This development is also imminent. Imre Berger and his colleagues published the article mentioned above in “Structure” in March 2007. The scientist says “For this we ‘streamlined’ our method so much further that in principle it can be implemented in a robot script.” This implementation is to take place in collaboration with the Paul Scherrer Institute. As a structural biologist, Berger hopes he will then obtain even more and bigger complexes. Thanks to his method, he has already been able to prepare part of the protein machine of his TFIID with 10 sub-units and a size of 700 kilodaltons. Looking to the future, Berger thinks: “We have still not reached the system’s limit. If good separation methods are also available, we may possibly even be able to prepare several complexes at the same time with one virus.” Obviously the structural biologist still seems to enjoy working on methodology.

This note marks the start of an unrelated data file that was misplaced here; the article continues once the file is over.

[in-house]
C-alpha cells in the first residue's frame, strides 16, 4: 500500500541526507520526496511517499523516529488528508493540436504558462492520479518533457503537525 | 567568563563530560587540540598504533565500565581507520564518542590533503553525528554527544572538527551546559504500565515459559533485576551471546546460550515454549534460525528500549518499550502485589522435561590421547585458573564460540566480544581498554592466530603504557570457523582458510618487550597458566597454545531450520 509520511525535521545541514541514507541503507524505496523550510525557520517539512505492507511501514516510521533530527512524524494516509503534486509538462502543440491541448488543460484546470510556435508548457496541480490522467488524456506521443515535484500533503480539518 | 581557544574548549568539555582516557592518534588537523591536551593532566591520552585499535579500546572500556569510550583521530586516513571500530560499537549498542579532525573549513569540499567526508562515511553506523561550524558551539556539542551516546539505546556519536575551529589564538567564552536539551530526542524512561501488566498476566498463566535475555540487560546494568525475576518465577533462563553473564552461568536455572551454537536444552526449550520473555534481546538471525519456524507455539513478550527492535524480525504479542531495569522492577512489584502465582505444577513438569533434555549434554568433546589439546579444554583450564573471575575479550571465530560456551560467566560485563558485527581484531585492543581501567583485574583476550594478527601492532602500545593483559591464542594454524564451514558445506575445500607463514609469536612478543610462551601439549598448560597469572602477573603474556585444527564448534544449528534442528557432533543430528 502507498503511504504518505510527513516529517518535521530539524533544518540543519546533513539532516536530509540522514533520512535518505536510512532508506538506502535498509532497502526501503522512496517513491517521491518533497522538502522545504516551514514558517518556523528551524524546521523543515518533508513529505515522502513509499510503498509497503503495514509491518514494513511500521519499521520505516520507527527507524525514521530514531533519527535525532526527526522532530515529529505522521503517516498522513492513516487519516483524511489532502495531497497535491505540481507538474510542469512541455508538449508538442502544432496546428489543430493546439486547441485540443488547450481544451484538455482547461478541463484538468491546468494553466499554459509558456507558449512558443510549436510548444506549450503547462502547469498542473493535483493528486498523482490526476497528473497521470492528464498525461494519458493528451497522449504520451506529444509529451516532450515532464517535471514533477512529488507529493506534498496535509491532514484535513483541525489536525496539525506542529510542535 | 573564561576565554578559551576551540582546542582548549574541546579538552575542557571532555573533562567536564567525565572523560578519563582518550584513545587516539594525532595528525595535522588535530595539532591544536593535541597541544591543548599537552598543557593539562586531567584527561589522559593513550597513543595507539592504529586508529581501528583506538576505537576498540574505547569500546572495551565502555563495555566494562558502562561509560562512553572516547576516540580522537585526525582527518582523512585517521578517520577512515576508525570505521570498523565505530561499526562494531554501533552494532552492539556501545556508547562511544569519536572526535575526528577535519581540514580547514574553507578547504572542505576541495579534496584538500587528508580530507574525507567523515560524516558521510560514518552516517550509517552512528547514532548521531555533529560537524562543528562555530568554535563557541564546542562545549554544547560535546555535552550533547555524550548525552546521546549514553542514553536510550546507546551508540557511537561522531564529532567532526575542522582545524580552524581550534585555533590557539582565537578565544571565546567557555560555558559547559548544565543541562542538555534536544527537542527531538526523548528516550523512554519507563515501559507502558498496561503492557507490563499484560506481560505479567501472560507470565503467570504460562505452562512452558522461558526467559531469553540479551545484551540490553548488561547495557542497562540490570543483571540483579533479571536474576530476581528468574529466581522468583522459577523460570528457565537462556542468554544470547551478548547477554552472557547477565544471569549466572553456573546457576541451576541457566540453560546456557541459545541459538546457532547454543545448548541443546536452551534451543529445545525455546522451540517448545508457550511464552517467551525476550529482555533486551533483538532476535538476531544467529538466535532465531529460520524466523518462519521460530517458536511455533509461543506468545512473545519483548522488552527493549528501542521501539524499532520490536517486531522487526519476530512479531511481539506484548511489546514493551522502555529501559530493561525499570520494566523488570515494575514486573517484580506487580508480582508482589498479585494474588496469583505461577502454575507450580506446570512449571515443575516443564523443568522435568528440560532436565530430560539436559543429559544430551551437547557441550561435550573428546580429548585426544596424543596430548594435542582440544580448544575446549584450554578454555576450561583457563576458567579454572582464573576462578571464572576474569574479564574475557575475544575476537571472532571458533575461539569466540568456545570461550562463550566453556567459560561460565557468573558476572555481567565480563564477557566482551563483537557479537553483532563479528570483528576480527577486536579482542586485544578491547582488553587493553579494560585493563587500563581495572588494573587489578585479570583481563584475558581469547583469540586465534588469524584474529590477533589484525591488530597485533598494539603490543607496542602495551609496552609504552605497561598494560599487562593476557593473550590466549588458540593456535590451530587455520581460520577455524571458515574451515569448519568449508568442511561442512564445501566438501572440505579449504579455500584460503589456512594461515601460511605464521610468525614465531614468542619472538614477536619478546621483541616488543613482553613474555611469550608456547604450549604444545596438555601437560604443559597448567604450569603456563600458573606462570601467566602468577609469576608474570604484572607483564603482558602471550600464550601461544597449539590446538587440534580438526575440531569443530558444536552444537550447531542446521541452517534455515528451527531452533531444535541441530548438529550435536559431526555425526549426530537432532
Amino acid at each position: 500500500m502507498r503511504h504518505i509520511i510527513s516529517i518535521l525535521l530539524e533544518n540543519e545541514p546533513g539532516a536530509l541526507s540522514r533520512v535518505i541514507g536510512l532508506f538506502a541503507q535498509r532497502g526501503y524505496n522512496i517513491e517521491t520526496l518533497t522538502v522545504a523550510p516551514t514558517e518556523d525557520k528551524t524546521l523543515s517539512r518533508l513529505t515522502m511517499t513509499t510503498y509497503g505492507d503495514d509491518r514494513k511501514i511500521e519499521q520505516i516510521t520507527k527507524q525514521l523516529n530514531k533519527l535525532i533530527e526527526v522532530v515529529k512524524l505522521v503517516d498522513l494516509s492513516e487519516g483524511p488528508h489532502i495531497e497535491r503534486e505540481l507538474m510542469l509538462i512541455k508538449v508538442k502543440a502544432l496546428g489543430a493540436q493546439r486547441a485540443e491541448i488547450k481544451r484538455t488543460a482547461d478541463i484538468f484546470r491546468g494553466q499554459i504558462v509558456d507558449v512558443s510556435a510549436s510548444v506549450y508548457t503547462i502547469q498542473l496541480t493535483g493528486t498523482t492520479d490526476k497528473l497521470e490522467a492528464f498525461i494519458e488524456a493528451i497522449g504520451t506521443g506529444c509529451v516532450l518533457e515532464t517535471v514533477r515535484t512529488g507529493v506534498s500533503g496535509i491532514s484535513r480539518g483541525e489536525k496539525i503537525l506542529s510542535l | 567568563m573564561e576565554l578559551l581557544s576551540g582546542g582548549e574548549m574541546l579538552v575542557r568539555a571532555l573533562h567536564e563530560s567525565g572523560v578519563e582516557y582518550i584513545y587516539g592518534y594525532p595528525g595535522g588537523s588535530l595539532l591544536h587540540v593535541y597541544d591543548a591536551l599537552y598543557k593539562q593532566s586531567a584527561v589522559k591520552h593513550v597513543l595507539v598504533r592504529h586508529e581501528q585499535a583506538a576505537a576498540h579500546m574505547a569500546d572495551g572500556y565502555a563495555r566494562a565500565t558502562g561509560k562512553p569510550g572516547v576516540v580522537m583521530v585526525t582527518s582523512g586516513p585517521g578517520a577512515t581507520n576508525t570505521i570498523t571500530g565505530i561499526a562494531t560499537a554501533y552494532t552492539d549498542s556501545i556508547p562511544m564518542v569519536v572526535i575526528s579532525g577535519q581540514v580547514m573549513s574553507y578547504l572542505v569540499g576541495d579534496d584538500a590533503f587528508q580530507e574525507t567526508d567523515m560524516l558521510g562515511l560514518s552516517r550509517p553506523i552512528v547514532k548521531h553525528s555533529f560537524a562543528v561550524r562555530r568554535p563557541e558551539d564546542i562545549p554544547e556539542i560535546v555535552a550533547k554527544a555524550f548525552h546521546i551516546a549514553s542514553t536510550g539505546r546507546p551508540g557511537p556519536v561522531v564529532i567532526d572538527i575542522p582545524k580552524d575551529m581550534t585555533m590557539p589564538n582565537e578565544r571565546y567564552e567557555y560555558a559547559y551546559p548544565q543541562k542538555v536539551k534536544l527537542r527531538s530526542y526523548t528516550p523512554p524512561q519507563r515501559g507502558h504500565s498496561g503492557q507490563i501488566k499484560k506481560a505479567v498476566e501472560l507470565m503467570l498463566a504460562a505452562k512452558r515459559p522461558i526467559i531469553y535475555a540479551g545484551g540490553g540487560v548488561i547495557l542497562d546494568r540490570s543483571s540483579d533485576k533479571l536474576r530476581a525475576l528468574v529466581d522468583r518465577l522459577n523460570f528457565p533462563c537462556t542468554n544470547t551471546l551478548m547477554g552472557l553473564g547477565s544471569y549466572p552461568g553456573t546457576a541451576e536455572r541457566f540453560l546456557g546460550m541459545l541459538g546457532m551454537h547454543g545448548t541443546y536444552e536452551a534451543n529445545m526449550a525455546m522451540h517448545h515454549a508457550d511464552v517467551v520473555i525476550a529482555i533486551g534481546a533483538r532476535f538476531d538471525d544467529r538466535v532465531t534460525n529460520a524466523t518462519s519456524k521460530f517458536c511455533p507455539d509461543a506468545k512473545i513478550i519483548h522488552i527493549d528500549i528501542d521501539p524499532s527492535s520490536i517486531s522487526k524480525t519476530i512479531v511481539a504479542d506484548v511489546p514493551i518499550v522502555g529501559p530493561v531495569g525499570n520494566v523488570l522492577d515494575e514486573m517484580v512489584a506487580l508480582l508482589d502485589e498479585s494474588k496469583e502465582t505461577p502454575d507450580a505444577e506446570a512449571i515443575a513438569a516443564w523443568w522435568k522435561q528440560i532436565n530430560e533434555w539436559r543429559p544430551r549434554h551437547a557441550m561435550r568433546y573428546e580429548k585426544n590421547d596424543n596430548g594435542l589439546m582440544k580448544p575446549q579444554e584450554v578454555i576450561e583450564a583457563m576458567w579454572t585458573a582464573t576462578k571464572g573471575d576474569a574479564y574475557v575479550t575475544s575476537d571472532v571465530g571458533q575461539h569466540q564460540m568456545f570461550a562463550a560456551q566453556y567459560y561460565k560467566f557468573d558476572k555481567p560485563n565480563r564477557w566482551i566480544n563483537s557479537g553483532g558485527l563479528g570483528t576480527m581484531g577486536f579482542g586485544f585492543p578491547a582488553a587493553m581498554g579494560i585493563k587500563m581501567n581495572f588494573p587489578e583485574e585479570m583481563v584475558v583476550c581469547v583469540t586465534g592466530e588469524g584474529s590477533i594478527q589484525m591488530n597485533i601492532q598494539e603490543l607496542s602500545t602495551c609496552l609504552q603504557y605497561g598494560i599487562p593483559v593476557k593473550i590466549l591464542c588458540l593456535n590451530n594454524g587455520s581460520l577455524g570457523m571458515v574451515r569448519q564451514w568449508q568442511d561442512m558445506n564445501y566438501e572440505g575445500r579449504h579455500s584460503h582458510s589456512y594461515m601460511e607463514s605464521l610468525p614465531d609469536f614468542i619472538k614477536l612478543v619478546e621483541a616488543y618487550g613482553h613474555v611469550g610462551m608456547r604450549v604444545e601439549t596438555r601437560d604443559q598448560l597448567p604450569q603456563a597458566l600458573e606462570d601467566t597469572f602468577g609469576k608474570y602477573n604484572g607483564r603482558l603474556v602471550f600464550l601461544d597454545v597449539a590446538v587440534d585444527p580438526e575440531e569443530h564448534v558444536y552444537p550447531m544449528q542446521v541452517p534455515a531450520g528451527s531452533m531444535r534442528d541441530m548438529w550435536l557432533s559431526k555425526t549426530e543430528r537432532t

(1) Institute for Molecular Biology and Biophysics, Imre Berger group:
(2) Fitzgerald, D.J., Schaffitzel, C., Berger, P., Wellinger, R., Bieniossek, C., Richmond, T.J. & Berger, I.: "Multiprotein expression strategy for structural biology of eukaryotic complexes". Structure 15, 275-279 (2007).
(3) RedbiotecAG:
(4) Berger, I., Fitzgerald, D.J. & Richmond T.J.: "Baculovirus expression system for heterologous multiprotein complexes". Nature Biotechnol. 22, 1583-1587 (2004).
(5) Fitzgerald, D.J., Berger, P., Schaffitzel, C., Yamada, K., Richmond, T.J. & Berger, I.: "Protein complex expression by using multigene baculoviral vectors". Nature Methods 3, 1021-1032 (2006).